This short article is supposed to give a more objective view on the dog issue in Iqaluit than presented by the article of Elena Cherney published in the Wall Street Journal, April 25th 2000.  I don't know whether I am neutral because I am a dog team owner myself, but at least I would like to clarify some facts without getting into too much detail.

First of all, last month, the Legislative Assembly of Nunavut declared the qimmiq (officially called "Canadian Inuit [Husky] Dog" or Canis familiaris borealis) the official animal of Nunavut.  At the beginning of the year, the Legislative Assembly had asked the people of Nunavut, which animal would represent their history and present life most. The "ferocious", "man eating" "menace", feared by most Inuit and adored by only a handful of business oriented "whites" [according to that Wall Street Journal reporter.  Ed.] won the honour across Nunavut.  For most people living up here, it was no surprise.  These dogs are a very vivid part of Inuit history and they are still on the mind and in the heart of most elders and their families. 

It is true that survival in these days does not depend on a good dog team anymore and that snow machines have replaced most of the teams. But very many of the hunters support the idea of keeping these dogs in the traditional way as working dogs. We, the dog team owners, receive a lot of support and respect from the Inuit community. It is always dangerous to generalize and I do believe that not all Inuit want these dogs in town.  Therefore, it is up to us to keep the teams in a proper way and to educate people, especially young people, who grow up in a "modern" quickly changing world, where ideologies, values and traditions get lost with disturbing speed. One of those values being lost in the transition is respect. Again, this is no generalization, but it is no rare picture seeing children throwing rocks at chained dogs or even clubbing puppies.  It will take some effort from both sides, but it is possible to have people and dog teams living in close proximity. Many northern communities set an example for this. 

Another big issue in Iqaluit is the problem of stray dogs. Everybody knows the story of the cute little puppy, which gets neglected when it is note cute anymore, starts to eat too much or requires some work. Unfortunately, Iqaluit has quite a variety of these strays and accidents happen very frequently. It is true that some of the stray dogs have Inuit dog blood in their veins (understandibly!), others are of this typical "stray appearance" - composed off Rottweiler, German Shepherd, dachshund, retriever; just to mention a view of the town's favourite breeds. Even though a very dedicated veterinarian is visiting Iqaluit twice a year and his charges are low compared to the south, only a minority of the town's dog population is neutered or spayed and this is where the whole problem starts and everybody can imagine how it will end.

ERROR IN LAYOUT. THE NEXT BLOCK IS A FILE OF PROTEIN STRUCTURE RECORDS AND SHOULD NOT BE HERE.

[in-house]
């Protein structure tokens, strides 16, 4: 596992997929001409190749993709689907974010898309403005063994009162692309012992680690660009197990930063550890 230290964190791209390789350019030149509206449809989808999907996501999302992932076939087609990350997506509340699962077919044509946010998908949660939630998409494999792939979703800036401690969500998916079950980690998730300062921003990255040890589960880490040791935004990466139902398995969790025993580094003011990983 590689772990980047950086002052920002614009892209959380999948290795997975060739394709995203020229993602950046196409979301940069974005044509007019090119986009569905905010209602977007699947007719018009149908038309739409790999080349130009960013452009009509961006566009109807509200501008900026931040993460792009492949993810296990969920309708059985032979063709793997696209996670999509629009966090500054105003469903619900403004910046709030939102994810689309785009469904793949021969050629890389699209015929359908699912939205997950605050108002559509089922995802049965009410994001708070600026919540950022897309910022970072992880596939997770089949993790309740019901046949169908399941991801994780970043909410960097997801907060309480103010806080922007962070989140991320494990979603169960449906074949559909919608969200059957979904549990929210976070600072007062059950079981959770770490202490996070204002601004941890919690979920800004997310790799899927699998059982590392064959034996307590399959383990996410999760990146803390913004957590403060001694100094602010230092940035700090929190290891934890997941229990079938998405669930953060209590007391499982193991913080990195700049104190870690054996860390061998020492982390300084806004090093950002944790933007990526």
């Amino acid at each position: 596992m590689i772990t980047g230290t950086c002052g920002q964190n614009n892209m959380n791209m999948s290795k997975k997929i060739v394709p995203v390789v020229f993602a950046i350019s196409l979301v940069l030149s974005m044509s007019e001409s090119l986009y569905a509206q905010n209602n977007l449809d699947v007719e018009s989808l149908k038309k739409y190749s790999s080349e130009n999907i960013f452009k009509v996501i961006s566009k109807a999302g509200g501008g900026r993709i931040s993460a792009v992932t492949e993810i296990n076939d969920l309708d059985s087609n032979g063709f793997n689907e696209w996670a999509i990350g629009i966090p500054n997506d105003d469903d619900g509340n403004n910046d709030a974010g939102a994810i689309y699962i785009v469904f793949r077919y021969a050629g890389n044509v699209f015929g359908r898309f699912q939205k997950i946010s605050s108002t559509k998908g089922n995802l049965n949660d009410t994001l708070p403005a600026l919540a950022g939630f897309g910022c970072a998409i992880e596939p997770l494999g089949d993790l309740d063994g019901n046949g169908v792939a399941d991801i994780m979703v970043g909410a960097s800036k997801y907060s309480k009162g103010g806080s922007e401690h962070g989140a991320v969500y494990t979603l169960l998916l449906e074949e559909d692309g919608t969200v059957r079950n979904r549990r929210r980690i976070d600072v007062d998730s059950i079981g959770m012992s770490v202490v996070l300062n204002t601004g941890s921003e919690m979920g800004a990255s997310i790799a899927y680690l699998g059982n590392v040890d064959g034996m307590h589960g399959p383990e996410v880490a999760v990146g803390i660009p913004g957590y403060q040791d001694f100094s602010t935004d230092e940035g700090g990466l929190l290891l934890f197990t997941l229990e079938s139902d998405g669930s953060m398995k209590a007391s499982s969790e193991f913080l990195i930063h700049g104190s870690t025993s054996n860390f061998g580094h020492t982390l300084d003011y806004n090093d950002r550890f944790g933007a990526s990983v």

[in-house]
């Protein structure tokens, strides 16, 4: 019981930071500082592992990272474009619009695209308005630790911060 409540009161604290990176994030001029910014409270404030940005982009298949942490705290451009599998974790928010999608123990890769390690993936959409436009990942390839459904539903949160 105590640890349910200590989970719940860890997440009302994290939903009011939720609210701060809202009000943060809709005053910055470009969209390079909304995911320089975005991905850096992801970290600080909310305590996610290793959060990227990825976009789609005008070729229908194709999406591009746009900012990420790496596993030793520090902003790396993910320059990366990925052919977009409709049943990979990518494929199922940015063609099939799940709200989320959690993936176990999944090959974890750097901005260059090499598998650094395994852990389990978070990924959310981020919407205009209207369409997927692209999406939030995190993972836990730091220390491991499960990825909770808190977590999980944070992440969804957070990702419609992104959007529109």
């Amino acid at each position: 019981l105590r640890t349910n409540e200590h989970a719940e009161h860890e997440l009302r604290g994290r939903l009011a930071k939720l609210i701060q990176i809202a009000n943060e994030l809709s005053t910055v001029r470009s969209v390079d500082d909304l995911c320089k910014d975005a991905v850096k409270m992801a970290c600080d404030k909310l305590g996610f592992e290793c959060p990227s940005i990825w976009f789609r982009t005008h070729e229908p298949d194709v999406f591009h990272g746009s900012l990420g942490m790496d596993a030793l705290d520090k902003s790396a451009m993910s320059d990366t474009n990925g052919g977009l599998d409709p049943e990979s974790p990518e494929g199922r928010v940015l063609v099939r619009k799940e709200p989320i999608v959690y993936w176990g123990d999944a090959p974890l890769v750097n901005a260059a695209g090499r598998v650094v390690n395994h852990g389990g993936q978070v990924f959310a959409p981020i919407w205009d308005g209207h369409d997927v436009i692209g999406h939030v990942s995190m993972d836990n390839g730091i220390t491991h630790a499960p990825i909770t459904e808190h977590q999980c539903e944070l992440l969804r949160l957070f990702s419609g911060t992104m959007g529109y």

At the end of April, the Iqaluit Town Council listened to our (the dog team owners) arguments and the proposal of some town residents to banish all dog teams at least one km out of town. The outcome of this meeting is that so-called dog areas will be created within sight of houses, in areas where the dogs can be supervised and socialized properly. Dog team owners, town council and the public will have input in the designation of these areas. This might mean the end to the practice of several dog team owners who keep their dogs next to their houses (as we do!) but we feel that it is a fair approach against the "banishing proposal", which would have made it nearly impossible to keep a dog team in Iqaluit. 

The accident two years ago was very tragic and shocked everybody, including dog team owners. It is our all responsibility to prevent tragedies like this in the future by working together. Every one-sided approach, be it the banishing proposal or publishing of biased information, is a step back from our common goal, which should be to create a safe environment for people and dogs.

Julia Krizan
Iqaluit, Nunavut
May 30, 2000